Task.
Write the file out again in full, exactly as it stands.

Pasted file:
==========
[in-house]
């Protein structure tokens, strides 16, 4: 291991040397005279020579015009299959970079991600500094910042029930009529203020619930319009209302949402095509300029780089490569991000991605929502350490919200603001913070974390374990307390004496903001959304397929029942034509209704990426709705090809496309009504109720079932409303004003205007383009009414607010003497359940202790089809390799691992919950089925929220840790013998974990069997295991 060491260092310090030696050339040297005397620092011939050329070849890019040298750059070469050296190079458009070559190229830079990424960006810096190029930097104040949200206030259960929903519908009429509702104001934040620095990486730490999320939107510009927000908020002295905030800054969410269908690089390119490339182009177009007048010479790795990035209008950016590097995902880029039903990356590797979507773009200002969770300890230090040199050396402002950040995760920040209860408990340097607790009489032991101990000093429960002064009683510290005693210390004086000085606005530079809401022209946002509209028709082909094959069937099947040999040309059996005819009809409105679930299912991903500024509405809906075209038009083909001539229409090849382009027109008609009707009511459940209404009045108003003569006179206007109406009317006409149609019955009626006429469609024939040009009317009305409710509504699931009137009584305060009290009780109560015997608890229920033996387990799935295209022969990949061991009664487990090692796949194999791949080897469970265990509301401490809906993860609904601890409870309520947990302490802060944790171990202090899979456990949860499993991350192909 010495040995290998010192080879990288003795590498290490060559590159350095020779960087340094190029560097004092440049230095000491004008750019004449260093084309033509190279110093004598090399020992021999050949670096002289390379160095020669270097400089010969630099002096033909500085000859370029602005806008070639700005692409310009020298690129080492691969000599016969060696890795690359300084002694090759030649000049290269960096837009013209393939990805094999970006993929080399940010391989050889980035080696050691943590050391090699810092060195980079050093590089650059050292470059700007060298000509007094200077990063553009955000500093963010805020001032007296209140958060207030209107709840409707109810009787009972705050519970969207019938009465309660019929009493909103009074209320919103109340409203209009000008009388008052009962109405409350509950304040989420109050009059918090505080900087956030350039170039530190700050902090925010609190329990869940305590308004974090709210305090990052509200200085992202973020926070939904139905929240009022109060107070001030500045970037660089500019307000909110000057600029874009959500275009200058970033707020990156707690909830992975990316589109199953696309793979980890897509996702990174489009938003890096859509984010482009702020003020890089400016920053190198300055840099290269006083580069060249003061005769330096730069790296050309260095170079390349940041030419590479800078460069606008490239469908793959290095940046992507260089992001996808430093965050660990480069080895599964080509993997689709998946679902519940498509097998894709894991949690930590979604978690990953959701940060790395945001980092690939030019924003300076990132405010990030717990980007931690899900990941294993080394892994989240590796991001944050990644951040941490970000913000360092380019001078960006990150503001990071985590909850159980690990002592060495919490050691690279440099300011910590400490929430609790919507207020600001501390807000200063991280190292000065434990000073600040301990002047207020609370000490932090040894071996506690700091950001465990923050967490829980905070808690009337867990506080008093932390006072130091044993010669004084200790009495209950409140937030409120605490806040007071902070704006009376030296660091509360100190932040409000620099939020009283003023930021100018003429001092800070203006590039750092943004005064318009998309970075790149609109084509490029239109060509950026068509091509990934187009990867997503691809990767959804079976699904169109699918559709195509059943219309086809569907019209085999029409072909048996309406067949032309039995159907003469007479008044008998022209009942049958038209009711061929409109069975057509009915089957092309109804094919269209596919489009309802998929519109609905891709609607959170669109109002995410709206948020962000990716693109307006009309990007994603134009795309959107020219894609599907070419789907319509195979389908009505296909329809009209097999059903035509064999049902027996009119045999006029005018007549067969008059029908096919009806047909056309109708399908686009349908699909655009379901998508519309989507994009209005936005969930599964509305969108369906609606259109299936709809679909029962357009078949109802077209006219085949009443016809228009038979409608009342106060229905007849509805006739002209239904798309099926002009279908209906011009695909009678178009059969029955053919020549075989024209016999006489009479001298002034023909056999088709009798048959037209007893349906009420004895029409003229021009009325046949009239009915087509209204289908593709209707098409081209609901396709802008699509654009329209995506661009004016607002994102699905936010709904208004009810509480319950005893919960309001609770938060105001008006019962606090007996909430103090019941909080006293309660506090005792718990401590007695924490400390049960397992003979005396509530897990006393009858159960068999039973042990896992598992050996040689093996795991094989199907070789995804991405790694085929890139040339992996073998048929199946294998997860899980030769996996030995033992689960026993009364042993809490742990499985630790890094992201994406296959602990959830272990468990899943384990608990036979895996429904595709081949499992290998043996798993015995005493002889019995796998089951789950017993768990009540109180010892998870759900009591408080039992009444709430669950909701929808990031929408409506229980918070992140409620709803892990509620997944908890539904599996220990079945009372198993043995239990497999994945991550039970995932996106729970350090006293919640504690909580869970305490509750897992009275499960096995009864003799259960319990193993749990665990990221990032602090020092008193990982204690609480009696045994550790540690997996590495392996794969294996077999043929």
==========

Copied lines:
[in-house]
């Protein structure tokens, strides 16, 4: 291991040397005279020579015009299959970079991600500094910042029930009529203020619930319009209302949402095509300029780089490569991000991605929502350490919200603001913070974390374990307390004496903001959304397929029942034509209704990426709705090809496309009504109720079932409303004003205007383009009414607010003497359940202790089809390799691992919950089925929220840790013998974990069997295991 060491260092310090030696050339040297005397620092011939050329070849890019040298750059070469050296190079458009070559190229830079990424960006810096190029930097104040949200206030259960929903519908009429509702104001934040620095990486730490999320939107510009927000908020002295905030800054969410269908690089390119490339182009177009007048010479790795990035209008950016590097995902880029039903990356590797979507773009200002969770300890230090040199050396402002950040995760920040209860408990340097607790009489032991101990000093429960002064009683510290005693210390004086000085606005530079809401022209946002509209028709082909094959069937099947040999040309059996005819009809409105679930299912991903500024509405809906075209038009083909001539229409090849382009027109008609009707009511459940209404009045108003003569006179206007109406009317006409149609019955009626006429469609024939040009009317009305409710509504699931009137009584305060009290009780109560015997608890229920033996387990799935295209022969990949061991009664487990090692796949194999791949080897469970265990509301401490809906993860609904601890409870309520947990302490802060944790171990202090899979456990949860499993991350192909 010495040995290998010192080879990288003795590498290490060559590159350095020779960087340094190029560097004092440049230095000491004008750019004449260093084309033509190279110093004598090399020992021999050949670096002289390379160095020669270097400089010969630099002096033909500085000859370029602005806008070639700005692409310009020298690129080492691969000599016969060696890795690359300084002694090759030649000049290269960096837009013209393939990805094999970006993929080399940010391989050889980035080696050691943590050391090699810092060195980079050093590089650059050292470059700007060298000509007094200077990063553009955000500093963010805020001032007296209140958060207030209107709840409707109810009787009972705050519970969207019938009465309660019929009493909103009074209320919103109340409203209009000008009388008052009962109405409350509950304040989420109050009059918090505080900087956030350039170039530190700050902090925010609190329990869940305590308004974090709210305090990052509200200085992202973020926070939904139905929240009022109060107070001030500045970037660089500019307000909110000057600029874009959500275009200058970033707020990156707690909830992975990316589109199953696309793979980890897509996702990174489009938003890096859509984010482009702020003020890089400016920053190198300055840099290269006083580069060249003061005769330096730069790296050309260095170079390349940041030419590479800078460069606008490239469908793959290095940046992507260089992001996808430093965050660990480069080895599964080509993997689709998946679902519940498509097998894709894991949690930590979604978690990953959701940060790395945001980092690939030019924003300076990132405010990030717990980007931690899900990941294993080394892994989240590796991001944050990644951040941490970000913000360092380019001078960006990150503001990071985590909850159980690990002592060495919490050691690279440099300011910590400490929430609790919507207020600001501390807000200063991280190292000065434990000073600040301990002047207020609370000490932090040894071996506690700091950001465990923050967490829980905070808690009337867990506080008093932390006072130091044993010669004084200790009495209950409140937030409120605490806040007071902070704006009376030296660091509360100190932040409000620099939020009283003023930021100018003429001092800070203006590039750092943004005064318009998309970075790149609109084509490029239109060509950026068509091509990934187009990867997503691809990767959804079976699904169109699918559709195509059943219309086809569907019209085999029409072909048996309406067949032309039995159907003469007479008044008998022209009942049958038209009711061929409109069975057509009915089957092309109804094919269209596919489009309802998929519109609905891709609607959170669109109002995410709206948020962000990716693109307006009309990007994603134009795309959107020219894609599907070419789907319509195979389908009505296909329809009209097999059903035509064999049902027996009119045999006029005018007549067969008059029908096919009806047909056309109708399908686009349908699909655009379901998508519309989507994009209005936005969930599964509305969108369906609606259109299936709809679909029962357009078949109802077209006219085949009443016809228009038979409608009342106060229905007849509805006739002209239904798309099926002009279908209906011009695909009678178009059969029955053919020549075989024209016999006489009479001298002034023909056999088709009798048959037209007893349906009420004895029409003229021009009325046949009239009915087509209204289908593709209707098409081209609901396709802008699509654009329209995506661009004016607002994102699905936010709904208004009810509480319950005893919960309001609770938060105001008006019962606090007996909430103090019941909080006293309660506090005792718990401590007695924490400390049960397992003979005396509530897990006393009858159960068999039973042990896992598992050996040689093996795991094989199907070789995804991405790694085929890139040339992996073998048929199946294998997860899980030769996996030995033992689960026993009364042993809490742990499985630790890094992201994406296959602990959830272990468990899943384990608990036979895996429904595709081949499992290998043996798993015995005493002889019995796998089951789950017993768990009540109180010892998870759900009591408080039992009444709430669950909701929808990031929408409506229980918070992140409620709803892990509620997944908890539904599996220990079945009372198993043995239990497999994945991550039970995932996106729970350090006293919640504690909580869970305490509750897992009275499960096995009864003799259960319990193993749990665990990221990032602090020092008193990982204690609480009696045994550790540690997996590495392996794969294996077999043929």